Europe

Northern Ireland voters put power-sharing to renewed test

  • A man walks past a republican mural on the Falls road in West Belfast, Northern Ireland, Tuesday, Feb. 28, 2017. Voting is due to begin on Thursday in Northern Ireland after power sharing collapsed following the Renewable Heat Incentive scandal. (AP Photo/Peter Morrison)

    A man walks past a republican mural on the Falls road in West Belfast, Northern Ireland, Tuesday, Feb. 28, 2017. Voting is due to begin on Thursday in Northern Ireland after power sharing collapsed following the Renewable Heat Incentive scandal. (AP Photo/Peter Morrison)  (The Associated Press)

  • Sinn Fein party leader in Northern Ireland Michelle O'Neill the Chulturlann centre in West Belfast, Northern Ireland, Tuesday, Feb. 28, 2017. Voting is due to begin on Thursday in Northern Ireland after power sharing collapsed following the Renewable Heat Incentive scandal. (AP Photo/Peter Morrison)

    Sinn Fein party leader in Northern Ireland Michelle O'Neill the Chulturlann centre in West Belfast, Northern Ireland, Tuesday, Feb. 28, 2017. Voting is due to begin on Thursday in Northern Ireland after power sharing collapsed following the Renewable Heat Incentive scandal. (AP Photo/Peter Morrison)  (The Associated Press)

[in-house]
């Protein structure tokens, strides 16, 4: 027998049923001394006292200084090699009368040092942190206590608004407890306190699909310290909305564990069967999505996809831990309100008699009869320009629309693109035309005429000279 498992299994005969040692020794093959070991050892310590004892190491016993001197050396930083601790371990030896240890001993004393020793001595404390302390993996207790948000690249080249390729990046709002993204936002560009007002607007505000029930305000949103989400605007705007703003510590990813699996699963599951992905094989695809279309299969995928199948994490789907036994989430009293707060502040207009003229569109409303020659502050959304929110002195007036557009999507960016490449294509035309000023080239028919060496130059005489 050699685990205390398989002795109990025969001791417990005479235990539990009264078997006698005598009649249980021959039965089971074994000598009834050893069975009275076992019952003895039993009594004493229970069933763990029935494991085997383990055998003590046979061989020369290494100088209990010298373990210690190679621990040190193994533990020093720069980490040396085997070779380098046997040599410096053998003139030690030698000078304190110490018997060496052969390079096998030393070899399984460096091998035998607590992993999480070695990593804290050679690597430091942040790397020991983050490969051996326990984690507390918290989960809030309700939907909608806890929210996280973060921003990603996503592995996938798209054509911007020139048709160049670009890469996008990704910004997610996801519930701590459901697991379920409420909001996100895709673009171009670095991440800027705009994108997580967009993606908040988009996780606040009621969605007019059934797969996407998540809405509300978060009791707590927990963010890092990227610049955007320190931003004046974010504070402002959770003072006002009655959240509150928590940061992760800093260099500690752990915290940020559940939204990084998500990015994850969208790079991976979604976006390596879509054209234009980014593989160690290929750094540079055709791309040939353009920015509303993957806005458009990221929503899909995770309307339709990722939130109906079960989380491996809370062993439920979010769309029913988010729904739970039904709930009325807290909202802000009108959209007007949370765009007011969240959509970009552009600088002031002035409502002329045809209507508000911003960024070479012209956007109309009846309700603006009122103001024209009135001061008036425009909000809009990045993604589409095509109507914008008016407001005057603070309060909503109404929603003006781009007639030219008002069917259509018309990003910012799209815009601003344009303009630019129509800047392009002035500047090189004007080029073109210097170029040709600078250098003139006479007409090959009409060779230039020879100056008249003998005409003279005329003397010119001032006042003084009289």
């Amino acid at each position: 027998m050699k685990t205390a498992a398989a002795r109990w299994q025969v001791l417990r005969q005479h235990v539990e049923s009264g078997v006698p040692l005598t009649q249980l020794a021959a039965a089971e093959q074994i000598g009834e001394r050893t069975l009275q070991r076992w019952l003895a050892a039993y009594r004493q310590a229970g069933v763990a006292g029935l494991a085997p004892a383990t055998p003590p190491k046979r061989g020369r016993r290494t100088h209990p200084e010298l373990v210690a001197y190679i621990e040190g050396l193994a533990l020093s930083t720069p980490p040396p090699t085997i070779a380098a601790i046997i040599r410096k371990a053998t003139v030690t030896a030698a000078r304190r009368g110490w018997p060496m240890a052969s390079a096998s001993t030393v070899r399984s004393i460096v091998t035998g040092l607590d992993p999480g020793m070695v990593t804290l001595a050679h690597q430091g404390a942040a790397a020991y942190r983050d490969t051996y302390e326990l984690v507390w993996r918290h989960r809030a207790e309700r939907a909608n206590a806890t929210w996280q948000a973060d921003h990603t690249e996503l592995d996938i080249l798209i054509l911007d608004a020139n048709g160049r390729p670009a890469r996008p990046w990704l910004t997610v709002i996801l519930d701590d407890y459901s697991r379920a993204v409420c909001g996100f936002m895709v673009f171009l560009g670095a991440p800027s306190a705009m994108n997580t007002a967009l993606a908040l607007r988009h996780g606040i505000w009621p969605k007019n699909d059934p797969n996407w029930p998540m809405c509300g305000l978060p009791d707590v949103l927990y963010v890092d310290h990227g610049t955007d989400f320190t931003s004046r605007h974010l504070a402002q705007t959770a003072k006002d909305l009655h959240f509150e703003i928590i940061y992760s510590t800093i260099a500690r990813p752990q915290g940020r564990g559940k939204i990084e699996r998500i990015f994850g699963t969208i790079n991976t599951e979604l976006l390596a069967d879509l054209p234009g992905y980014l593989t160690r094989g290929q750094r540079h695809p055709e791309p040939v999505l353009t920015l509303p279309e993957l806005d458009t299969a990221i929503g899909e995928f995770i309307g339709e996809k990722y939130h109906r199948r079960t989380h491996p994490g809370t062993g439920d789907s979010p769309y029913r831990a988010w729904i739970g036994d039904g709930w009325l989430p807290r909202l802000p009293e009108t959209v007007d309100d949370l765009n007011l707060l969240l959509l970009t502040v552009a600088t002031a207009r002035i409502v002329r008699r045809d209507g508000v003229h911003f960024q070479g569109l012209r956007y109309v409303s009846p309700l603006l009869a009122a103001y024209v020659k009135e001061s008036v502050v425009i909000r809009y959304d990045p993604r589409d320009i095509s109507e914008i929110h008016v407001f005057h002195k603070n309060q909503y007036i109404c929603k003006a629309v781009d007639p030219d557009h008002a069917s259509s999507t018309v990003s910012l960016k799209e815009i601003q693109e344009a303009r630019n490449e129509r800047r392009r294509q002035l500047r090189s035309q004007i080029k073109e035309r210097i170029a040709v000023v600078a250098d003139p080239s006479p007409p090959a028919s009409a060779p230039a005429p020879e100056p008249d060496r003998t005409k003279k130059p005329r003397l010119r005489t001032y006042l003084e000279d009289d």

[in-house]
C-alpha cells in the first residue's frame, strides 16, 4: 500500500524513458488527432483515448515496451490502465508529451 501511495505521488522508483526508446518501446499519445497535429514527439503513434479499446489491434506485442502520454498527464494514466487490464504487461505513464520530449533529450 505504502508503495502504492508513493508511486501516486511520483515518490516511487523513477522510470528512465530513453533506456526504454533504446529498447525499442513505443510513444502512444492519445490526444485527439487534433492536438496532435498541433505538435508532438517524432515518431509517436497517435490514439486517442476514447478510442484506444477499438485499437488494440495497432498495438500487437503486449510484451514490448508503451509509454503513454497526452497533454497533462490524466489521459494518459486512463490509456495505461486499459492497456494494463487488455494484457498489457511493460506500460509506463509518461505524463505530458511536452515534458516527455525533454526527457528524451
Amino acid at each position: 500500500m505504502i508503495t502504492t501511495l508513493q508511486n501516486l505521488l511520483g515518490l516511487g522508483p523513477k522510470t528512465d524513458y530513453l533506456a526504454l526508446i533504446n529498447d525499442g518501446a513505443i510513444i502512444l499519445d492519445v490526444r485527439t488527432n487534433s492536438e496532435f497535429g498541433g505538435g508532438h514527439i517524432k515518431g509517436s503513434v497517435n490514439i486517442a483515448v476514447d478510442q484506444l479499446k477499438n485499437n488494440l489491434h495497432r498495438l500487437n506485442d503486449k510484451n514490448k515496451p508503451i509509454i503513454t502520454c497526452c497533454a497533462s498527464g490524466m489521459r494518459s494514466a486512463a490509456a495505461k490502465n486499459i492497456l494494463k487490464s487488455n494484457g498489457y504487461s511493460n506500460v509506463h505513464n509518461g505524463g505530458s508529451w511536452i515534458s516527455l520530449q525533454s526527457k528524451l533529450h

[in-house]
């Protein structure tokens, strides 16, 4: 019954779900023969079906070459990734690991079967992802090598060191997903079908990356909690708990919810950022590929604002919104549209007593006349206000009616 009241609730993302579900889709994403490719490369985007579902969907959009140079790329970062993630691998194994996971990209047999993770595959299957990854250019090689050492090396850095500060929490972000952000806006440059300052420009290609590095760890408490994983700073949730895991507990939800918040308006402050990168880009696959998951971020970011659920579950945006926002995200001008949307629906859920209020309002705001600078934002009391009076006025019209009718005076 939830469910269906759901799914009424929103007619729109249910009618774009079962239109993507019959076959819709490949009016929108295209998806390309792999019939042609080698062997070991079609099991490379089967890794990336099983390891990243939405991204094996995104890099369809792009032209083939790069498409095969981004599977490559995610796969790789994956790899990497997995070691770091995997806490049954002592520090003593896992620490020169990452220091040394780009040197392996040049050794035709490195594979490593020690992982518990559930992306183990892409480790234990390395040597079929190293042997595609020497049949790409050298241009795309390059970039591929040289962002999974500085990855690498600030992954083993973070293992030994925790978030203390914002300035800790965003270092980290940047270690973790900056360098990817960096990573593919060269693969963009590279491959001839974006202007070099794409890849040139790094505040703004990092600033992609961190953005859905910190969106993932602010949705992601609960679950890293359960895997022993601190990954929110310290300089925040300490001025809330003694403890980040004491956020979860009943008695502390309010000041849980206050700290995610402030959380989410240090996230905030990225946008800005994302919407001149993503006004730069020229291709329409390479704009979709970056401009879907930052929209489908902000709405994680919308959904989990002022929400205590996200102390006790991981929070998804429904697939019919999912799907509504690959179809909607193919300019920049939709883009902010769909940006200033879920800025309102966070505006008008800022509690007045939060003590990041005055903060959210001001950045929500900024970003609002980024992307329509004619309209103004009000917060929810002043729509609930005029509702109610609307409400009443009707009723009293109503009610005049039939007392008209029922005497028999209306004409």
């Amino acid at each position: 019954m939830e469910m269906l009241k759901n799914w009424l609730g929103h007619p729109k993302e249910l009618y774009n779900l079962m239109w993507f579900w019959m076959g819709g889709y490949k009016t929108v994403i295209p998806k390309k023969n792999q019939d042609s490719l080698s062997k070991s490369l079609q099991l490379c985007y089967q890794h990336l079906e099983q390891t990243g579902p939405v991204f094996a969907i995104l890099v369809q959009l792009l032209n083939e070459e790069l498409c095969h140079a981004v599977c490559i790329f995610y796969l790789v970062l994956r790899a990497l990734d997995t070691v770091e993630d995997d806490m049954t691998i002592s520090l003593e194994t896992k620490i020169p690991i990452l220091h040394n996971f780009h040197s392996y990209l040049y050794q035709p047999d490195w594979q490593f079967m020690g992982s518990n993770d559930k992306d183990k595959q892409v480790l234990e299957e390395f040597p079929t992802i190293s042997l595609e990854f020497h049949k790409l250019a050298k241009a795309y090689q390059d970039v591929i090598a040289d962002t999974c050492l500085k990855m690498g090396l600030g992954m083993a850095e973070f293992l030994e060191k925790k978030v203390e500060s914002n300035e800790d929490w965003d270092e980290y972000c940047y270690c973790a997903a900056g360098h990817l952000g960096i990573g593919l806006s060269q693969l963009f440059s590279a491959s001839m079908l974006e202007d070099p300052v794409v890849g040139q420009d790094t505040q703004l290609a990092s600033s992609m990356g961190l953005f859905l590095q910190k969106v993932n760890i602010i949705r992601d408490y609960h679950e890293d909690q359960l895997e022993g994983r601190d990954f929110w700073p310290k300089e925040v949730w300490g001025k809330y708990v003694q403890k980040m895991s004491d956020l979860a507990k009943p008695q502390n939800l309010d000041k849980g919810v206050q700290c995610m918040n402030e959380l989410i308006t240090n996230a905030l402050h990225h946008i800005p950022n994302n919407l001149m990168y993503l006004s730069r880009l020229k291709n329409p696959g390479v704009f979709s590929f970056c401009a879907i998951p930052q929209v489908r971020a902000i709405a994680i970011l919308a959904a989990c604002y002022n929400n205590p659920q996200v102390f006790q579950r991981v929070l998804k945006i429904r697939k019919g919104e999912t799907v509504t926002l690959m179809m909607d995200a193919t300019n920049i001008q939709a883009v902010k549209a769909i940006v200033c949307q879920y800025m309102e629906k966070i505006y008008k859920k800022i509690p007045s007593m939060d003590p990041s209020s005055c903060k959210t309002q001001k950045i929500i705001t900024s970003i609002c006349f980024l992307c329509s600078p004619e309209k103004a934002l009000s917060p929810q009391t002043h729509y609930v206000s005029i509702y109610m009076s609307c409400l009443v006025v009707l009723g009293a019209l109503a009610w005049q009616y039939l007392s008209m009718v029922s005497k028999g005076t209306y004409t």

• A man walks past Sinn Fein election posters in West Belfast, Northern Ireland, Tuesday, Feb. 28, 2017. Voting is due to begin on Thursday in Northern Ireland after power sharing collapsed following the Renewable Heat Incentive scandal. (AP Photo/Peter Morrison)

    A man walks past Sinn Fein election posters in West Belfast, Northern Ireland, Tuesday, Feb. 28, 2017. Voting is due to begin on Thursday in Northern Ireland after power sharing collapsed following the Renewable Heat Incentive scandal. (AP Photo/Peter Morrison)  (The Associated Press)

Northern Ireland's voters are deciding who should lead them, an election overshadowed by acrimony between the dominant Irish Catholic and British Protestant parties.

Thursday's elections to the Northern Ireland Assembly will determine which parties on each side of the community divide are eligible to form a unity government, the central goal of the region's 1998 peace accord.

Resurrecting any coalition could prove difficult. Leaders of the major Catholic-backed party, Sinn Fein, collapsed the previous assembly in February in a showdown with their erstwhile government partners, the Protestants of the Democratic Unionist Party.

A total of 228 candidates are contesting 90 legislative seats. Polls suggest Sinn Fein and the Democratic Unionists will retain top positions. Full results are expected Saturday. Weeks of negotiations to restore power-sharing would follow.